Dan the Beginner

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  • Can I get a link to your Roux method that is friendly for older adults (one myself)?
    OtterCuber
    OtterCuber
    Oh, interesting, so you do FB and SB, and then finish the first two layers, then OLL and PLL. I feel like beginner Roux might be easier, however, because you arguably only need three algs to orient/permute the yellow corners.
    OtterCuber
    OtterCuber
    Of course, doing SB with intuitive F2L may be challenging, and perhaps for EO, UL/UR, and L4E, you need a few algs (but once you learn them, they are all very intuitive and do not need to be "memorized" per se).
    Dan the Beginner
    Dan the Beginner
    Thanks. I have not advanced beyond the beginner stage, as I was trying to avoid learning more algorithms. Lazy. :p Will try to learn a few more algorithms and do the standard Beginner Roux next.
    Hey Dan! How’s it going?
    Dan the Beginner
    Dan the Beginner
    Interesting idea! I thought OH is done with the left hand, but I think I should try RH. Any guide or link with info?
    • Like
    Reactions: Garf
    Garf
    Garf
    www.cubeskills.com
    This is a sight developed by @Faz and some other speedcubers, like @Anthony. Anyway, Feliks has some videos on 3x3 OH. He uses his left hand for OH, but if you want, you can use your right hand and mirror algs onto the left side. Definitely hard at first, but gets easier as time goes on.
    Garf
    Garf
    Of course, you can try using your left hand once it heals. I kinda recommend you try both hands whenever you get the chance, see what suits you better.
    I remember that you talked about a cube before with settings that could be replicated perfectly every time. I think it didn't require guessing the screw depth or something. Which cube were you referring to?
    OtterCuber
    OtterCuber
    Ah, yes! Thank you, thank you! Have you come across other cubes with the same functionality?
    Dan the Beginner
    Dan the Beginner
    The Tornado V2 is the first one to have repeatable and easy to set settings. I think the Gan Mini M Pro is the second, and the Gan 12 the third. Some of the earlier Gan cubes like the 11 M Pro, actually also allow repeatable settings, but you have to replace spring systems (GES) and replace core magnets, which is not as easy and the range of settings is limited.
    OtterCuber
    OtterCuber
    Terrific, thank you. I haven't had much experience with different cubes, so your insight is both interesting and valuable.
    Did you change your name? I suddenly remembered you as Dante newbie.
    In the last few days, I have been doing a minimum of 50 solves every day, and managed to get two or three sub 1m solves every day. My average TPS for solves is finally 1 or over. However, that is affecting my trigger thumb. I now have to take it very easy for a week to recover from the pain and swelling. Maybe do only slow solving? 🧙‍♂️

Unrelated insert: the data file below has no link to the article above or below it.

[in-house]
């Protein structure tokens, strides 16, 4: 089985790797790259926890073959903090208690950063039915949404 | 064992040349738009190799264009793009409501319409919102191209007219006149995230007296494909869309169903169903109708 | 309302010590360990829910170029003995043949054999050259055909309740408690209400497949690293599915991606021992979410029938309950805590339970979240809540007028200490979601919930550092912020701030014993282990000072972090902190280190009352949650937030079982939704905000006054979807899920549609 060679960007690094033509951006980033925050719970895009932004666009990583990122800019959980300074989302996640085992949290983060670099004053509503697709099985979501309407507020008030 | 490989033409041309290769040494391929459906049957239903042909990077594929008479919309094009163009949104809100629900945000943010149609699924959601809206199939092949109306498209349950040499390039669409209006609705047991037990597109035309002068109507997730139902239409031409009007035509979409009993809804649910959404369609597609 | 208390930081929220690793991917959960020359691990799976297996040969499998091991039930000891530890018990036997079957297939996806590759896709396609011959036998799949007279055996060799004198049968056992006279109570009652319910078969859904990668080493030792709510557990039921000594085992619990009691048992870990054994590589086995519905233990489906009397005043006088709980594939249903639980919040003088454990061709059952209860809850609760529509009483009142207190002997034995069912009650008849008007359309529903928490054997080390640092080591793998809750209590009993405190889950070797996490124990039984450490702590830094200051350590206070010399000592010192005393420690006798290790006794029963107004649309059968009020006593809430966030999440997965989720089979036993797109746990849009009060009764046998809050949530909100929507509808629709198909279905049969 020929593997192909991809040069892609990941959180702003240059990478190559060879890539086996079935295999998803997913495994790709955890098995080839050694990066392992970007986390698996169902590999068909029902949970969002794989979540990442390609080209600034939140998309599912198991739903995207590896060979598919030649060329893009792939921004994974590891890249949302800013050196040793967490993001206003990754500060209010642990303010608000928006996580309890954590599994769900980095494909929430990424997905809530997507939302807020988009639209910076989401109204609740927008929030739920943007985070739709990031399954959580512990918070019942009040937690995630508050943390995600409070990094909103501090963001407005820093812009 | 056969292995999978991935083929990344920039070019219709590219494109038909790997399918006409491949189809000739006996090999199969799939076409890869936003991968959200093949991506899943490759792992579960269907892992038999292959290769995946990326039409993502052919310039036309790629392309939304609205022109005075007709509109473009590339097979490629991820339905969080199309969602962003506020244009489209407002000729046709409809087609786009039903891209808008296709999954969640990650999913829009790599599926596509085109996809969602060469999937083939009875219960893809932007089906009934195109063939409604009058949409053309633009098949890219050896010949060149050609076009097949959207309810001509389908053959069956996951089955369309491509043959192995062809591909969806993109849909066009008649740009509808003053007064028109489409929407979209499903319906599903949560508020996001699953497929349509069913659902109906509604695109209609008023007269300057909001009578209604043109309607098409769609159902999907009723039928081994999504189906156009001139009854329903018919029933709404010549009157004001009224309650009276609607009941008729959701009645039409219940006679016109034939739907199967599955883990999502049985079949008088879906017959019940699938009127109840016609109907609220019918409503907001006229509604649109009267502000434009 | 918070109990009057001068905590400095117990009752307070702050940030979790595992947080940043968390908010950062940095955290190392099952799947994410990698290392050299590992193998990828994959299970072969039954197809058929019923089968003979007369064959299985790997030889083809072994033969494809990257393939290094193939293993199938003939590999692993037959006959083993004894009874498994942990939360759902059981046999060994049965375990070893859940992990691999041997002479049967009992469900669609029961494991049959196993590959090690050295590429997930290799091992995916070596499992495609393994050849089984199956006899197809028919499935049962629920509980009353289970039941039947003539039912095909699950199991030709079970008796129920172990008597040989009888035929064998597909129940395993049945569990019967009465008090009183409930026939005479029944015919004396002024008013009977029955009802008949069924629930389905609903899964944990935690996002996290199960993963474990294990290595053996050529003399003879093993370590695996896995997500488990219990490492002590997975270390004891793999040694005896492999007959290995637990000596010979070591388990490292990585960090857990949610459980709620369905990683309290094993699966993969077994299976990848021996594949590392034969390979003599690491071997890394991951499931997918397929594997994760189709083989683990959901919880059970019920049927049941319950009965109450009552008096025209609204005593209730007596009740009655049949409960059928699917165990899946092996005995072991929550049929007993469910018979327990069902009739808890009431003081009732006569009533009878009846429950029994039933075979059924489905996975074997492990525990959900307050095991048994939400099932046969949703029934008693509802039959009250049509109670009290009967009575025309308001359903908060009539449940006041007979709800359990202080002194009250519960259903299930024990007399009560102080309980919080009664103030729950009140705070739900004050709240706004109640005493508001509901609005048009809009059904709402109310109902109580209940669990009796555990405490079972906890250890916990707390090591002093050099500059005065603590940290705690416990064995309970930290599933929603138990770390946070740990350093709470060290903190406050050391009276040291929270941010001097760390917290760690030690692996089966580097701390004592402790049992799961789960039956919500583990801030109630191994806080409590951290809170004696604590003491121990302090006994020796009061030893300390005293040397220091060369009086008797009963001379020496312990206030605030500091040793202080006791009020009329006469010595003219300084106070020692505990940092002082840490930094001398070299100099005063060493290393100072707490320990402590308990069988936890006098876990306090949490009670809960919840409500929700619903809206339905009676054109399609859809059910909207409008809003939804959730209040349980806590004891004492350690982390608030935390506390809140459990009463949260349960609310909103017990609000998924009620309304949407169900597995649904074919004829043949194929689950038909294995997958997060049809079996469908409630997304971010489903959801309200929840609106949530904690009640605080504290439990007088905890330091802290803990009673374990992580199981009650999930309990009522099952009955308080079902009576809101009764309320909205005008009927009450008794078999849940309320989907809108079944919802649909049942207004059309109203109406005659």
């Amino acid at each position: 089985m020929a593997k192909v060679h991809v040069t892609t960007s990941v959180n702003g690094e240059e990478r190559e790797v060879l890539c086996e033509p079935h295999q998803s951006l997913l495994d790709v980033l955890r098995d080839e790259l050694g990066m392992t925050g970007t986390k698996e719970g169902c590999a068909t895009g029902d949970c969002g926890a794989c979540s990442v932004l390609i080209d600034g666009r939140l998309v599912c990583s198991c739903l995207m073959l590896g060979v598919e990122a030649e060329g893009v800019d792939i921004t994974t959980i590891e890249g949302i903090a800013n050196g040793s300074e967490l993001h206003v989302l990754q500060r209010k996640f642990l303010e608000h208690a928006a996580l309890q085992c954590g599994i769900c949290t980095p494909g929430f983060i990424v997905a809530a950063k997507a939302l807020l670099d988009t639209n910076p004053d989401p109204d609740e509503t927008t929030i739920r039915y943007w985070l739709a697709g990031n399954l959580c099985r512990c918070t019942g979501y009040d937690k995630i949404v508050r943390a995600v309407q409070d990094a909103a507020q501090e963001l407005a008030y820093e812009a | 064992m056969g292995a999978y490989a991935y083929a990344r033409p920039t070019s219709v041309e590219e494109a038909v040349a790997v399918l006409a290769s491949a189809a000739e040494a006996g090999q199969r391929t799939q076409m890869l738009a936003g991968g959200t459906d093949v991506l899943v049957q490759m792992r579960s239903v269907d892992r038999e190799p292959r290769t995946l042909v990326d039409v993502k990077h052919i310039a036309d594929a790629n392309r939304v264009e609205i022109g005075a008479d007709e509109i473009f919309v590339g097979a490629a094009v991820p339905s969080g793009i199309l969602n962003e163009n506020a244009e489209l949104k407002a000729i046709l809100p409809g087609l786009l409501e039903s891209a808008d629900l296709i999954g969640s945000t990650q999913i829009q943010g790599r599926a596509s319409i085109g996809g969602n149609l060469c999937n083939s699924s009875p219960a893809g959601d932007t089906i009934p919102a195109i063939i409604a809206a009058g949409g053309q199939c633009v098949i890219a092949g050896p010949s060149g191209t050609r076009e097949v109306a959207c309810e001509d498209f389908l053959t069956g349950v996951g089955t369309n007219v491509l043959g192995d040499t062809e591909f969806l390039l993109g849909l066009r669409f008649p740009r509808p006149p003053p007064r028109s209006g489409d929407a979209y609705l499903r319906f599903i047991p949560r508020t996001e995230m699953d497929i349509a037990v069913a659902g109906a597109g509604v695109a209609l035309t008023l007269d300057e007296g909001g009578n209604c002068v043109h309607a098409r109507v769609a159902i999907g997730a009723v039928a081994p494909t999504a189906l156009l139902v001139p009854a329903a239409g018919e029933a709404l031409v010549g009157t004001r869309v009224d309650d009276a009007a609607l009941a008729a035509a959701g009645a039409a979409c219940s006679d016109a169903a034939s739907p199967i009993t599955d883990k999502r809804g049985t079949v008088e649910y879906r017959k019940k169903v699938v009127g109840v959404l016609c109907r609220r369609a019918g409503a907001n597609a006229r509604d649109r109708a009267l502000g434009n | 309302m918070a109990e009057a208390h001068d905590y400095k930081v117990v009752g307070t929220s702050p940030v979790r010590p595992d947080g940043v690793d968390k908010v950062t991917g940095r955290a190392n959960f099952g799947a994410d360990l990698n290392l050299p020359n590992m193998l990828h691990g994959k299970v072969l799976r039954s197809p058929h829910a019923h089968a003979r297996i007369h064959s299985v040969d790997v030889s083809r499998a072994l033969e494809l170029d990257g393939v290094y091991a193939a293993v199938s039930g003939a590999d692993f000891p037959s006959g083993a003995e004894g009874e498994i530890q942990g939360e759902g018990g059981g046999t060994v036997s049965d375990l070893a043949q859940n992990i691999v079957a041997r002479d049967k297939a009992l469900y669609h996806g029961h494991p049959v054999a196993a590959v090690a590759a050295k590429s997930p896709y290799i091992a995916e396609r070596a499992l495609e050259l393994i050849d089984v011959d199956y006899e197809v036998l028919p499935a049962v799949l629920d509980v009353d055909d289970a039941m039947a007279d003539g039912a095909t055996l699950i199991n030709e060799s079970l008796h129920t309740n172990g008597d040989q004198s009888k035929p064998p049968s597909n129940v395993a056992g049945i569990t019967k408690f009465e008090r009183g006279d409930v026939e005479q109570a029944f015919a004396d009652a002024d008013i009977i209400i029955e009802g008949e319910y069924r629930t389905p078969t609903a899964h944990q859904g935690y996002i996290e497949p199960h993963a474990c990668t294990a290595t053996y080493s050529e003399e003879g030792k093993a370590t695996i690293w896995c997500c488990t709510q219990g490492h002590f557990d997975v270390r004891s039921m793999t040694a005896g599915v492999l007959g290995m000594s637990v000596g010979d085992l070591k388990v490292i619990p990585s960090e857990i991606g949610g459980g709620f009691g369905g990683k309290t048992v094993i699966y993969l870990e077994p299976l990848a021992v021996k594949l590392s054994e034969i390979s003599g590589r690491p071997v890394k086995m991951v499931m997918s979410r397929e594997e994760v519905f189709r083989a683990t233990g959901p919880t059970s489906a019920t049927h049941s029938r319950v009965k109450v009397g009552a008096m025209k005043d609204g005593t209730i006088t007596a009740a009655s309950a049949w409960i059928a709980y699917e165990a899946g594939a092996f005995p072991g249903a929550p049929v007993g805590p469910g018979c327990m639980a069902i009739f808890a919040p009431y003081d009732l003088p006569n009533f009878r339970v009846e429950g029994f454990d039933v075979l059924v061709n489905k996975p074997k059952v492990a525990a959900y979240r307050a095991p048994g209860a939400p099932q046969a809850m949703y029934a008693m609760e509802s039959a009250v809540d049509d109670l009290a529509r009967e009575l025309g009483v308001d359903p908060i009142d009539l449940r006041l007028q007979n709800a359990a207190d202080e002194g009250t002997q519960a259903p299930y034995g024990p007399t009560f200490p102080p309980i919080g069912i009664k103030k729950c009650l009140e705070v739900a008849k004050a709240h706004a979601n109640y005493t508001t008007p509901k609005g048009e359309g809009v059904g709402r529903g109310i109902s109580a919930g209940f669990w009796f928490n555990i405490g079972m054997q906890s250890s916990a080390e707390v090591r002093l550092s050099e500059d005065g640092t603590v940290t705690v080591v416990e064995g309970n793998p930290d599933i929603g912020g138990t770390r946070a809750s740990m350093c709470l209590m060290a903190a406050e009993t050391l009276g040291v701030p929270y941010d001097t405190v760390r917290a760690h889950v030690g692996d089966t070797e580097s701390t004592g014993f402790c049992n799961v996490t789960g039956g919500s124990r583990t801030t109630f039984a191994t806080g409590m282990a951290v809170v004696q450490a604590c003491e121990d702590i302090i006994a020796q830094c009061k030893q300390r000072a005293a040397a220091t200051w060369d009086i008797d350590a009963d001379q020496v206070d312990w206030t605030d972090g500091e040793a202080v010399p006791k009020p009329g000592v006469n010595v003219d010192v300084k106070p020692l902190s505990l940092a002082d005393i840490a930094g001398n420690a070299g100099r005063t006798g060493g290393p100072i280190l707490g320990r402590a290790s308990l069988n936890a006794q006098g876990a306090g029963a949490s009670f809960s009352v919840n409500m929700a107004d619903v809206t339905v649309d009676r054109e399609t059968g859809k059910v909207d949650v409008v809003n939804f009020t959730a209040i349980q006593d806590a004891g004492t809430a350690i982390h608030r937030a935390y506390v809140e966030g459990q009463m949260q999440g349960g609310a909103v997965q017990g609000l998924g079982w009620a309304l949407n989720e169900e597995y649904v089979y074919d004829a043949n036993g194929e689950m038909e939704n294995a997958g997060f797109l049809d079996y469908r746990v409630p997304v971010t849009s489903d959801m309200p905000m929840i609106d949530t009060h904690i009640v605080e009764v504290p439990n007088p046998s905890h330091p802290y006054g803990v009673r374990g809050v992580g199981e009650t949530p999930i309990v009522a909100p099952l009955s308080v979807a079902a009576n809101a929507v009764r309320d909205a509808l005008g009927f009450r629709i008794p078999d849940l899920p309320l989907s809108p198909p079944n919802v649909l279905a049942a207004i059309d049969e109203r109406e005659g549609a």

After 5 months, I finally had a few solves sub 1min solves, and my TPS for complete solves is occasionally over 1. The improvement is mainly due to reduced recognition time, and not so much finger turning speed. (Max TPS of 1.57 was recorded during PLL in this solve.)

    Just got 51.79 sec solve, with a bit of luck, as can be seen here: :D

    Lucky solve
    Roux block building is interesting and enjoyable to do, but so hard (for me) to do fast. This is from Cubeast, for the solves today and yesterday. I'm still trying to find out whether it's due to slow TPS or recognition/response. Have to find out how Cubeast measures them and how to interpret these stats. Seems to me that TPS is the total time (including pauses and recognition).

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    Dan the Beginner
    Dan the Beginner
    I found Recognition time is separate from Execution Time. (I build both blocks at the same time, depending on which pairs I find easiest at the time. That's why the time for the second block is almost always less than for the first, since some of the second block is already built when the first block is done.) The total block building time should be accurate.
    Cuberstache
    Cuberstache
    I believe the recognition time measures how long you pause between steps and not within the step itself. There's no pause for first block because it's the first step, then you pause before starting second block. Any pauses that happen during second block just get added to the execution time. TPS includes pauses and is simply calculated by (moves) divided by (total solve time, seconds), hence, "turns per second".
    Dan the Beginner
    Dan the Beginner
    Thank you very much for the clarification.
    nice pfp. Did you make it?
    Starting today, we have another lockdown. So, I am thinking of learning CMLL, now that I am quite comfortable with block building using the Beginner Roux method.
    Good luck with the switch to Roux!
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